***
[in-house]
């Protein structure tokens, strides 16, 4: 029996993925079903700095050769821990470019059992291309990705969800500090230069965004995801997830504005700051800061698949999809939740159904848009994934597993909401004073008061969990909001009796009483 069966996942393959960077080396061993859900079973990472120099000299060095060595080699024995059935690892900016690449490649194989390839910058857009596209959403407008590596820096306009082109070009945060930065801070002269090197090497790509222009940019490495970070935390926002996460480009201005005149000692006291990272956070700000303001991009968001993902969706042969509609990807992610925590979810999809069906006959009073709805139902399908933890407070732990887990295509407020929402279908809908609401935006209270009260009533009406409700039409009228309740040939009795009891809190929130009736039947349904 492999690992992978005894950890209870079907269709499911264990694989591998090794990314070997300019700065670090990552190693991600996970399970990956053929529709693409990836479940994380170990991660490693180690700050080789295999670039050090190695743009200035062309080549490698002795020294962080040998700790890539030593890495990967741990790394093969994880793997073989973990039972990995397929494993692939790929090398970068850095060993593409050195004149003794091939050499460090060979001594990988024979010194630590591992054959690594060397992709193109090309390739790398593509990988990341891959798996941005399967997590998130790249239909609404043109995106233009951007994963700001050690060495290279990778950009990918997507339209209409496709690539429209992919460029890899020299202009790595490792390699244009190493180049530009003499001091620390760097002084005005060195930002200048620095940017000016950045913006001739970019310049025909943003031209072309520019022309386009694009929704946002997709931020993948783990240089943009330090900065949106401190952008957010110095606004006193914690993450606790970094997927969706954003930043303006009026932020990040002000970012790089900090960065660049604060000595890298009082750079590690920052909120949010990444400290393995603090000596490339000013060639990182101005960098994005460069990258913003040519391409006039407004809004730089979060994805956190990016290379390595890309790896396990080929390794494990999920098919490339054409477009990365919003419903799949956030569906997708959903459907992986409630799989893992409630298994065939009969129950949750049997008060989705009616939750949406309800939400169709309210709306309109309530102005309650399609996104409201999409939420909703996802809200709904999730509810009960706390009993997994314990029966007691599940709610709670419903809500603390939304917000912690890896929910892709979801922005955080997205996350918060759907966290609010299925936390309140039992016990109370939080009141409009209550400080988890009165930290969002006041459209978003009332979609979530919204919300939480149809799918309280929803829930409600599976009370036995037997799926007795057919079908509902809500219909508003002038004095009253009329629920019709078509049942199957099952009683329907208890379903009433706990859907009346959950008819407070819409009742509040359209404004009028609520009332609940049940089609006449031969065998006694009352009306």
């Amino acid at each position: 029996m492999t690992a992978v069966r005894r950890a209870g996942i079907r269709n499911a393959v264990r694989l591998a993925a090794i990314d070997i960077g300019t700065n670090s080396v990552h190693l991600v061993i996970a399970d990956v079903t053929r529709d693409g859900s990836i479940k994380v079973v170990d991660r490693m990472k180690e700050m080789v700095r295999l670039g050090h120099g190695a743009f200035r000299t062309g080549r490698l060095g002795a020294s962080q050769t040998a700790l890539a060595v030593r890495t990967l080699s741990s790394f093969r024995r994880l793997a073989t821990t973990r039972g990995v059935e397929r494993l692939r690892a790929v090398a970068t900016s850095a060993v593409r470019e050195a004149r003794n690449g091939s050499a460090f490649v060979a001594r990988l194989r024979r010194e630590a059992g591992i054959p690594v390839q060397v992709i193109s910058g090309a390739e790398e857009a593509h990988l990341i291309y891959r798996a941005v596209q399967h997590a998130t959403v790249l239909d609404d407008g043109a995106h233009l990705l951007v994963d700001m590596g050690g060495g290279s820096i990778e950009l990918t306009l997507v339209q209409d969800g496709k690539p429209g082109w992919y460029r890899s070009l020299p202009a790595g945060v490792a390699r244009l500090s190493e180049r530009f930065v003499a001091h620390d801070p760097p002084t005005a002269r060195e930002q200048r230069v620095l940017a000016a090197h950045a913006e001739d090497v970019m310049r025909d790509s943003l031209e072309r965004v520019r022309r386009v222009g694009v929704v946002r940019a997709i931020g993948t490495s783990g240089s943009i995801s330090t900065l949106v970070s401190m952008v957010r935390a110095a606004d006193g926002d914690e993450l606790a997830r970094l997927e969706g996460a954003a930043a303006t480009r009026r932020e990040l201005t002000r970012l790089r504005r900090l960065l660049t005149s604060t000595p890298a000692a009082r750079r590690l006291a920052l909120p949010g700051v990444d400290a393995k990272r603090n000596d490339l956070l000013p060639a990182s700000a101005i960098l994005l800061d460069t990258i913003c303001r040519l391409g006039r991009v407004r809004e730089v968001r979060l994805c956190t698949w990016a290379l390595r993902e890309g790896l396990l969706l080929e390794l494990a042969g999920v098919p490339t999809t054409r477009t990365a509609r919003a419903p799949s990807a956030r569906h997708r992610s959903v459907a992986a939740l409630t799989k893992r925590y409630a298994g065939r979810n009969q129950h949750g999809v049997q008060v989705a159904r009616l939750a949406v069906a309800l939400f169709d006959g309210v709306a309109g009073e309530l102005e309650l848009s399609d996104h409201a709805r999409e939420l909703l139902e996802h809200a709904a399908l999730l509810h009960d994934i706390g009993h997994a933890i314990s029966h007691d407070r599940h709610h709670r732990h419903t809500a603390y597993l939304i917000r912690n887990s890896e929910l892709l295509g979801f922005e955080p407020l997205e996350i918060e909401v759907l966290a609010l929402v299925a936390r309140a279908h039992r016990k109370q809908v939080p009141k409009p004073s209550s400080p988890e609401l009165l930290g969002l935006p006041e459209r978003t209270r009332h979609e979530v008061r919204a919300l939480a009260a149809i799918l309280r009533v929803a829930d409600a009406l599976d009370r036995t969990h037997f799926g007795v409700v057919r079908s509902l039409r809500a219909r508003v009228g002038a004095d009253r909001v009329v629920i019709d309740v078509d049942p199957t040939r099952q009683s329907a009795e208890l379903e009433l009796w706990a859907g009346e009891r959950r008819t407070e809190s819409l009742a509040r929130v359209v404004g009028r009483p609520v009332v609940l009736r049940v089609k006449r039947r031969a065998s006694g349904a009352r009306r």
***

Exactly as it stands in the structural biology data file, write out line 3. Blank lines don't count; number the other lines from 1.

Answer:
């Amino acid at each position: 029996m492999t690992a992978v069966r005894r950890a209870g996942i079907r269709n499911a393959v264990r694989l591998a993925a090794i990314d070997i960077g300019t700065n670090s080396v990552h190693l991600v061993i996970a399970d990956v079903t053929r529709d693409g859900s990836i479940k994380v079973v170990d991660r490693m990472k180690e700050m080789v700095r295999l670039g050090h120099g190695a743009f200035r000299t062309g080549r490698l060095g002795a020294s962080q050769t040998a700790l890539a060595v030593r890495t990967l080699s741990s790394f093969r024995r994880l793997a073989t821990t973990r039972g990995v059935e397929r494993l692939r690892a790929v090398a970068t900016s850095a060993v593409r470019e050195a004149r003794n690449g091939s050499a460090f490649v060979a001594r990988l194989r024979r010194e630590a059992g591992i054959p690594v390839q060397v992709i193109s910058g090309a390739e790398e857009a593509h990988l990341i291309y891959r798996a941005v596209q399967h997590a998130t959403v790249l239909d609404d407008g043109a995106h233009l990705l951007v994963d700001m590596g050690g060495g290279s820096i990778e950009l990918t306009l997507v339209q209409d969800g496709k690539p429209g082109w992919y460029r890899s070009l020299p202009a790595g945060v490792a390699r244009l500090s190493e180049r530009f930065v003499a001091h620390d801070p760097p002084t005005a002269r060195e930002q200048r230069v620095l940017a000016a090197h950045a913006e001739d090497v970019m310049r025909d790509s943003l031209e072309r965004v520019r022309r386009v222009g694009v929704v946002r940019a997709i931020g993948t490495s783990g240089s943009i995801s330090t900065l949106v970070s401190m952008v957010r935390a110095a606004d006193g926002d914690e993450l606790a997830r970094l997927e969706g996460a954003a930043a303006t480009r009026r932020e990040l201005t002000r970012l790089r504005r900090l960065l660049t005149s604060t000595p890298a000692a009082r750079r590690l006291a920052l909120p949010g700051v990444d400290a393995k990272r603090n000596d490339l956070l000013p060639a990182s700000a101005i960098l994005l800061d460069t990258i913003c303001r040519l391409g006039r991009v407004r809004e730089v968001r979060l994805c956190t698949w990016a290379l390595r993902e890309g790896l396990l969706l080929e390794l494990a042969g999920v098919p490339t999809t054409r477009t990365a509609r919003a419903p799949s990807a956030r569906h997708r992610s959903v459907a992986a939740l409630t799989k893992r925590y409630a298994g065939r979810n009969q129950h949750g999809v049997q008060v989705a159904r009616l939750a949406v069906a309800l939400f169709d006959g309210v709306a309109g009073e309530l102005e309650l848009s399609d996104h409201a709805r999409e939420l909703l139902e996802h809200a709904a399908l999730l509810h009960d994934i706390g009993h997994a933890i314990s029966h007691d407070r599940h709610h709670r732990h419903t809500a603390y597993l939304i917000r912690n887990s890896e929910l892709l295509g979801f922005e955080p407020l997205e996350i918060e909401v759907l966290a609010l929402v299925a936390r309140a279908h039992r016990k109370q809908v939080p009141k409009p004073s209550s400080p988890e609401l009165l930290g969002l935006p006041e459209r978003t209270r009332h979609e979530v008061r919204a919300l939480a009260a149809i799918l309280r009533v929803a829930d409600a009406l599976d009370r036995t969990h037997f799926g007795v409700v057919r079908s509902l039409r809500a219909r508003v009228g002038a004095d009253r909001v009329v629920i019709d309740v078509d049942p199957t040939r099952q009683s329907a009795e208890l379903e009433l009796w706990a859907g009346e009891r959950r008819t407070e809190s819409l009742a509040r929130v359209v404004g009028r009483p609520v009332v609940l009736r049940v089609k006449r039947r031969a065998s006694g349904a009352r009306r």